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https://www.cnet.com/uk/news/facebook-f8-building-8-moonshot-projects-zuckerberg-regina-dugan/

Project Baseline

Join us on a journey to better understand health and prevent disease.

We used to think the world was flat, until teams of pioneers discovered new lands and pushed the boundaries of knowledge. We're at a similar turning point with health and disease: we now have the advanced tools and technologies to explore health in greater depth and detail than previously imaginable.

Project Baseline is the quest to collect comprehensive health data and use it as a map and compass, pointing the way to disease prevention.

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https://www.projectbaseline.com/

Google’s Massive Health Study Seeks 10,000 Volunteers to Give Up Their Medical Secrets - MIT Technology Review

Google knows all about your habits and interests online. Now the search company's health spinout, Verily, is asking 10,000 Americans for intimate knowledge of their bodies.

Verily today published a website that marks the launch of its founding idea, the Baseline Project, a multi-year study expected to cost more than $100 million that it says will search for clues to predicting heart disease and cancer.

Volunteers are being asked to submit to an unprecedented regimen of tests and physical monitoring. They'll be asked to wear a heart-tracking watch that follows their pulse and movements in real time and will undergo a detailed workup of x-rays and heart scans, in addition to having their genomes deciphered and their blood tested in so-called liquid biopsies, which might be able to catch cancer early.

Each volunteer will be monitored for four years. As enrolling 10,000 people will take time, the full study could take a decade to complete.

"No one has done this kind of deep dive on so many individuals. This depth has never been attempted," says Sanjiv Sam Gambhir, a physician researcher at Stanford University who is one of Baseline's investigators. "It's to enable generations to come to mine it, to ask questions, without presupposing what the questions are."

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https://www.technologyreview.com/s/604224/googles-massive-health-study-seeks-10000-volunteers-to-give-up-their-medical-secrets/?

Ada is an AI-powered doctor app and telemedicine service | TechCrunch

Ada, a London and Berlin-based health tech startup, sees its official U.K. push today, and in doing so joins a number of other European startups attempting to market something akin to an AI-powered 'doctor'.

The company's mobile offering bills itself as a "personal health companion and telemedicine app" and via a conversational interface is designed to help you work out what symptoms you have and offer you information on what might be the cause. If needed, it then offers you a follow up remote consultation with a real doctor over text.

In a call, two of Ada's founders — CEO Daniel Nathrath and Chief Medical Officer Dr Claire Novorol — explained that the app has been six years in the making, and actually started life out as being doctor-facing, helping clinicians to make better decisions. The same database and smart backend is now being offered to consumers to access, albeit with a much more consumer-friendly front-end.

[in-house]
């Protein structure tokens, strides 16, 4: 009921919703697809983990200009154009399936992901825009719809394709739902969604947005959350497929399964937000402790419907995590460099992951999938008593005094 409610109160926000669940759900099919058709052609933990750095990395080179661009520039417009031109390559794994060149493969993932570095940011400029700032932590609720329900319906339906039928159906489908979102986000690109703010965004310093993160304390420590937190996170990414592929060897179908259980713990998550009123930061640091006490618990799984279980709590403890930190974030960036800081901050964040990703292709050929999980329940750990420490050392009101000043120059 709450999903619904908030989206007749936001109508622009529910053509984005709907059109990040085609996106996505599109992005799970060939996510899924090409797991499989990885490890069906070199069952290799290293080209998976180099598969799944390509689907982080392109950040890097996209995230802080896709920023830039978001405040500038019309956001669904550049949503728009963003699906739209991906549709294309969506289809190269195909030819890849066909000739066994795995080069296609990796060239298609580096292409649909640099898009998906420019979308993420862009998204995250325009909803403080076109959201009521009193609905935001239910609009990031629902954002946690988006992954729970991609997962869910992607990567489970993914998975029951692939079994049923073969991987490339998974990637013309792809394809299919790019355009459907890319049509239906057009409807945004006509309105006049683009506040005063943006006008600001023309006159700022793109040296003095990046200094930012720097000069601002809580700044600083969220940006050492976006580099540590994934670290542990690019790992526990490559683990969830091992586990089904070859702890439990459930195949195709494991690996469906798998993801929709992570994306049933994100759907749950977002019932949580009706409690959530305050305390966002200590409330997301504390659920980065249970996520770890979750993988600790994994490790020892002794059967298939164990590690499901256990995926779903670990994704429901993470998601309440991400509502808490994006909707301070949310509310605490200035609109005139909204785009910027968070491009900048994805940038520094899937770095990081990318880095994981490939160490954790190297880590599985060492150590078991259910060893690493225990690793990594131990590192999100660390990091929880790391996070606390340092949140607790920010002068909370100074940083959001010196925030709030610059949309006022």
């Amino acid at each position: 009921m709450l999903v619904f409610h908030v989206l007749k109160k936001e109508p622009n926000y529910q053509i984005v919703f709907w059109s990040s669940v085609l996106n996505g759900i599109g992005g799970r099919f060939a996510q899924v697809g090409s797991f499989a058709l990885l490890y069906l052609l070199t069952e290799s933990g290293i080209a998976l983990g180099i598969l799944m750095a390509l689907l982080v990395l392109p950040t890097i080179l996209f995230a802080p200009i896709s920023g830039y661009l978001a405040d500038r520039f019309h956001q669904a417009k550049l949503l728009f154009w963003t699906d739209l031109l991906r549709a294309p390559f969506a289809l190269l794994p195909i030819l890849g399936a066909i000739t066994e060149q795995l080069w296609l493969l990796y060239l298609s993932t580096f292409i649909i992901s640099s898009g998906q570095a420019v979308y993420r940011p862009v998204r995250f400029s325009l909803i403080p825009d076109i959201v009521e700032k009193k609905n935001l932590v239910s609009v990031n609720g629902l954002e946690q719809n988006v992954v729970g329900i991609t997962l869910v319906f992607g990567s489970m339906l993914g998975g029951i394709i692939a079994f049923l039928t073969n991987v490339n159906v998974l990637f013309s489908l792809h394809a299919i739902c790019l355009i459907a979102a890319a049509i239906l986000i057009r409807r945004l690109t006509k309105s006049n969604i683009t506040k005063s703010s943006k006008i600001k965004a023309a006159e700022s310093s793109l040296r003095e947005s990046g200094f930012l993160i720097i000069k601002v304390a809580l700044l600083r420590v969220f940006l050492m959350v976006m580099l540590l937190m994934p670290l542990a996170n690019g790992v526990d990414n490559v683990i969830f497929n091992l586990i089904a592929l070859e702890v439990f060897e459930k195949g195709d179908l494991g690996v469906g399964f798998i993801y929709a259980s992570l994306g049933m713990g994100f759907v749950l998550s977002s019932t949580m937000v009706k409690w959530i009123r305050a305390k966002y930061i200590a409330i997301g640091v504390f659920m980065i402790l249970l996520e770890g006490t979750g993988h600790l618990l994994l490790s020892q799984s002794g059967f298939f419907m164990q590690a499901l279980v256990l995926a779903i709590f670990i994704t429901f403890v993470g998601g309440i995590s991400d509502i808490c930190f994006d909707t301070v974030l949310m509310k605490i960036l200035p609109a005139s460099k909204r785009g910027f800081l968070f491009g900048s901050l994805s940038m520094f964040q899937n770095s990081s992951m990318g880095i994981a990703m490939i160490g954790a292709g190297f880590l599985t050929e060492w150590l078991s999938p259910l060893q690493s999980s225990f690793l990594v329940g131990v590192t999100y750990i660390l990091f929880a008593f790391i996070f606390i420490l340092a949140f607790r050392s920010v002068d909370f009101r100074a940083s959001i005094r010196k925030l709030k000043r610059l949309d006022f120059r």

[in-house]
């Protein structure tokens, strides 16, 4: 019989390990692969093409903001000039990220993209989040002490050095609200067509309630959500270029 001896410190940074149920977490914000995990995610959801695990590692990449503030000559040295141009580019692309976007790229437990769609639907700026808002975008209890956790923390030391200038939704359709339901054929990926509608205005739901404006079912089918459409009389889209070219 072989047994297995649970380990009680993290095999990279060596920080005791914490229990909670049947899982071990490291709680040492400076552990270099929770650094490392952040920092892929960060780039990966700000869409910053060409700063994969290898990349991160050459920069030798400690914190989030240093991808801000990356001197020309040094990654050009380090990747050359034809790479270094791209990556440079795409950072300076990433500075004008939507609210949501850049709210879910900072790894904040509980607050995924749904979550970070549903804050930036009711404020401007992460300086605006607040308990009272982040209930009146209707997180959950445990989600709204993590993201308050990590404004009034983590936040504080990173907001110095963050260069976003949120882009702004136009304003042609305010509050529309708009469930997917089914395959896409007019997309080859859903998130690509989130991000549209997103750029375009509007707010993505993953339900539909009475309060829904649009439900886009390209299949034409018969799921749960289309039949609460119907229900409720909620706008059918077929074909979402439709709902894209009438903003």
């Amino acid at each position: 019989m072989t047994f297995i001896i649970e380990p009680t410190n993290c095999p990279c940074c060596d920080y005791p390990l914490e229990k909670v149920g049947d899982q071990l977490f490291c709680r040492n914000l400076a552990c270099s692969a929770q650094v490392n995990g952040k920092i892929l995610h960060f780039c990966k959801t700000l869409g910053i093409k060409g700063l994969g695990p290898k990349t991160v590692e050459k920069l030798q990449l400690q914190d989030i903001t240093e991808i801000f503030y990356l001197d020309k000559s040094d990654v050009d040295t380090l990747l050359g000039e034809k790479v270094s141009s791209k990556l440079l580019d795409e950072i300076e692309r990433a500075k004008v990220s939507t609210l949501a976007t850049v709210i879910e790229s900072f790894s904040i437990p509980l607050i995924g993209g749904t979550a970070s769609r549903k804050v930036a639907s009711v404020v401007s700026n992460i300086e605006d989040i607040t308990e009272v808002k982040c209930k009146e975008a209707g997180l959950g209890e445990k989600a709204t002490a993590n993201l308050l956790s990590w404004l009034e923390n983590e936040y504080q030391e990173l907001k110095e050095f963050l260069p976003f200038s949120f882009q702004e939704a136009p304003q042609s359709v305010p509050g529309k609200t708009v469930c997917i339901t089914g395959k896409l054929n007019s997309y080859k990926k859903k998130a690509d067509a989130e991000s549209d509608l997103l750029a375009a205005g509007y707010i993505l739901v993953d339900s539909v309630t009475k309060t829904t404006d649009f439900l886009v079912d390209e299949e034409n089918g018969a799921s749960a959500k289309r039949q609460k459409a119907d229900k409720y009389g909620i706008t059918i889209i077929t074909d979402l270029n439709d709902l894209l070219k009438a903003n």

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https://techcrunch.com/2017/04/19/ada-health/

Saturday, April 15, 2017

How Behavioral Economics Can Produce Better Health Care - The New York Times

Consider the following.

I'm a physician at the end of more than a decade of training. I've dissected cadavers in anatomy lab. I've pored over tomes on the physiology of disease. I've treated thousands of patients with ailments as varied as hemorrhoidsand cancer.

And yet the way I care for patients often has less to do with the medical science I've spent my career absorbing than with habits, environmental cues and other subtle nudges that I think little about.

I'll sometimes prescribe a particular brand of medication not because it has proved to be better, but because it happens to be the default option in my hospital's electronic ordering system. I'm more likely to wash my hands — an activity so essential for safe medical care that it's arguably malpractice not to do so — if a poster outside your room prompts me to think of your health instead of mine. I'll more readily change my practice if I'm shown data that my colleagues do something differently than if I'm shown data that a treatment does or doesn't work.

These confessions can be explained by the field of behavioral economics, which holds that human decision-making departs frequently, significantly and predictably from what would be expected if we acted in purely "rational" ways. People don't always make decisions — even hugely important ones about physical or financial well-being — based on careful calculations of risks and benefits. Rather, our behavior is powerfully influenced by our emotions, identity and environment, as well as by how options are presented to us.

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https://www.nytimes.com/2017/04/13/upshot/answer-to-better-health-care-behavioral-economics.html?